1 October 2023 Cath

'If we don’t take ourselves seriously, why would anyone else?' asks our South Yorkshire-based anarcho-communard

One thing you have to do if you’re setting up a commune (especially a big one) is to meet a lot of people. Not just meet them, but meet them, really engage – compare what each other loves, what makes each other angry, dazzle them with the brilliant idea, ask about their financial and family situation, share some vulnerabilities, find out what makes them tick in time with your clock (or doesn’t).

We’ve just had one of our quarterly (there, I’ve said it in print, it is…

1 October 2023 Rebecca Elson-Watkins

Things have not gone far enough – not by a long shot, argues Rebecca Elson-Watkins

The other day, while speaking to a US friend online, I described the UK as ‘a damp little island with a tea fixation, and a deeply-entrenched class system.’

Now, we all know that the weather and the tea are non-negotiable elements of 21st-century Britain. If we can fix the climate emergency, I strongly suspect that they will be non-negotiable elements of 31st-century Britain – I’m fully okay with this.

But what of the class system?

Anyone who has spent half an hour with…

1 October 2023 Claire Poyner

Should we really expect the RSPB to spend time actively campaigning on the arms trade?

There’s one thing which really irritates me (what do you mean, just the one thing?). It’s when people say ‘that person/organisation is silent on the issue of….’

Often, that person/organisation isn’t silent on that issue and it doesn’t take long to find out just what they’d said on the issue, particularly if it’s an organisation with a website.

For example, some years ago, when there was a terror attack by a Muslim fundamentalist, someone said: ‘UK Muslims are silent on this…

1 October 2023 Chris Booth

Gentle but tireless campaigner for peace and justice

In November 2006, after a blockade at Faslane, the nuclear missile submarine base in Scotland, I found myself sharing a cell with a gentle, erudite, bearded American called Brian Larkin. We talked pacifism, politics, and theology, and shared songs most of that night….

Born in Trenton, New Jersey, and growing up during the Vietnam War, Brian came to St Andrews university in Scotland in the late 1970s to study theology. There, he met Lindsay, a feminist and a Peace News reader…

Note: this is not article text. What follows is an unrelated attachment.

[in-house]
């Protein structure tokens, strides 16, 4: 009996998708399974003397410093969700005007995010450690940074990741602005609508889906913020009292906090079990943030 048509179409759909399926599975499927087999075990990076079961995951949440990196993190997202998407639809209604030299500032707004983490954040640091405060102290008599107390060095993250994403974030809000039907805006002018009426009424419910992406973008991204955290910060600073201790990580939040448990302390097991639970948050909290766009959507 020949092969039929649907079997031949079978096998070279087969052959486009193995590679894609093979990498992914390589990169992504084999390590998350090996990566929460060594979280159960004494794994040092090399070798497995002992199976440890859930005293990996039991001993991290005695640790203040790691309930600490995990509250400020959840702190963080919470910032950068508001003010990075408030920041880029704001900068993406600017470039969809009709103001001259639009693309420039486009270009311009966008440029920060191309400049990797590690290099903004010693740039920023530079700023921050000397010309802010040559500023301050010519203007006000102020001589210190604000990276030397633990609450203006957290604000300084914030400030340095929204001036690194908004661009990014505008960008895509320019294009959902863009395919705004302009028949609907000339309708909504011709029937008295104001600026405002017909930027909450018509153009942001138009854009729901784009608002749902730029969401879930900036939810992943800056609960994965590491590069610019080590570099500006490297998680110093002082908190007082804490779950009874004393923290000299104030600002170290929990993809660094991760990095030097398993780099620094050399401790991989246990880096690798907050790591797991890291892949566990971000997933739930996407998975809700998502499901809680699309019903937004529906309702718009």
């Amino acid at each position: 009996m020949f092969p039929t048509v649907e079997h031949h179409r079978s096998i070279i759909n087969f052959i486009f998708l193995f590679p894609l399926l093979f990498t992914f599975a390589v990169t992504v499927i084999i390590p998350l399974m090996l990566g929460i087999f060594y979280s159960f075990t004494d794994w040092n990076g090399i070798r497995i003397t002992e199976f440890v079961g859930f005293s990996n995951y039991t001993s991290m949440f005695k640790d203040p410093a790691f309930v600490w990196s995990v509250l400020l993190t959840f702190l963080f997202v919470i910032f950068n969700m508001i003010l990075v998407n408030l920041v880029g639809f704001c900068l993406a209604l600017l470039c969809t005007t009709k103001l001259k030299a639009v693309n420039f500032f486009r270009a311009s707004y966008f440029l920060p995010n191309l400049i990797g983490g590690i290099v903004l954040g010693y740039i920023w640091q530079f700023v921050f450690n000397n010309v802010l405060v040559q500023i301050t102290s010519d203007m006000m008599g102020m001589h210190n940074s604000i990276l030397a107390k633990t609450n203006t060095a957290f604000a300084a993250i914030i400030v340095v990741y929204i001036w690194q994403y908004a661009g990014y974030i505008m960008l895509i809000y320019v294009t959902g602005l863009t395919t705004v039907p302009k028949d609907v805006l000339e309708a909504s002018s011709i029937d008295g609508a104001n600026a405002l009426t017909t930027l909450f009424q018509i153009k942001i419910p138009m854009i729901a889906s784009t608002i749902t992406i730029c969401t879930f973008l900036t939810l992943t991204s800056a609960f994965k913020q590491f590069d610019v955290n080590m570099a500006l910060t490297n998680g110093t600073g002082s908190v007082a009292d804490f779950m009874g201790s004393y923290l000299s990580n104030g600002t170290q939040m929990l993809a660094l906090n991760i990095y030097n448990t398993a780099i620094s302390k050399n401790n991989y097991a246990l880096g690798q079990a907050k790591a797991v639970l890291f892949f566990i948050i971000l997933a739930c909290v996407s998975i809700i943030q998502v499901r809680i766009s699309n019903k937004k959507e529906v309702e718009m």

1 October 2023 Milan Rai

Where should PN put its creative energies next year?

Where should PN put its creative energies next year? Are there some ‘experiments with truth’ that you would really like to see us try out, or that you would be willing to be involved in? Are there obvious holes that we should fill in?

Here are some of my thoughts about the year ahead.

There are some things that go without saying. We will continue to argue for radical nonviolence; for a rapid negotiated end to the Ukraine War; for a deeper understanding of British…

1 October 2023 Milan Rai

Milan Rai reflects on the recent Active Resistance to the Roots of War (ARROW) reunion

In September, there was a reunion in London of the nonviolent direct action (NVDA) affinity group ARROW, something like 20 years after the group folded. Folk who had not seen each other for decades came together to catch up; it was a wonderful afternoon.

For me, ARROW was where I learned how to work with other people in a non-hierarchical group, or a group that was trying to put equality into practice. ARROW was my peace movement university. We didn’t just do actions, though we did a…

1 August 2023 Barbara Deming

Extracts from two of her most famous essays

The most effective action both resorts to power and engages conscience. Nonviolence does not have to beg others to ‘be nice’. It can in effect force them to consult their consciences - or to pretend to have them.

Nor does it petition those in power to do something about a situation. It can face the authorities with a new fact and say: Accept this new situation which we have created.

If greater gains have not been won by nonviolent action it is because most of those trying it…

1 August 2023 Penny Stone

'Remember Chipko and embrace the trees.'

‘Oh, bonny Portmore, I am sorry to see such a woeful destruction of your ornament tree.…’

These words begin an Irish lament from Country Antrim, sung for an aged oak that fell in a great storm in 1760.

It is the oldest ‘environmental justice’ song (as we might call it today) sung in the English language that I’ve been able to source. (Please do let me know if you know of other early songs with this theme!)

As with all issues of environmental justice, the critique in this…

1 August 2023 Chris Cole

Chris Cole considers a podcast looking at violent resistance to US imperialism in the 1970s

Mother Country Radicals is a fascinating ‘family history’ of the 1970s US radical left focusing on the Weather Underground and the Black Panthers. The 10-part podcast is thoughtfully narrated by Zayd Dohrn, the son of Weather Underground leaders Bernardine Dohrn and Bill Ayers. The series reflects on the consequences for him and his brothers of his parents’ involvement, and what it means to be willing to fight back, whether violently or nonviolently, against a racist and unjust…

1 August 2023 Cath

Our South Yorkshire-based anarcho-communard turns the risk register on its head

It’s taken us a while, but today, at last, the members of Doncaster Skate Co-operative finally played Co-opoly, the game of setting up a worker co-op. Several ‘chance’ cards mirrored real life – being featured in the paper, getting co-op governance training and the unexpected costs of asbestos removal all elicited squeaks of recognition.

I’ve been pushing to do this since before we took over the skate park in March, because it’s such a good exercise in practising collective…

1 August 2023 Rebecca Elson-Watkins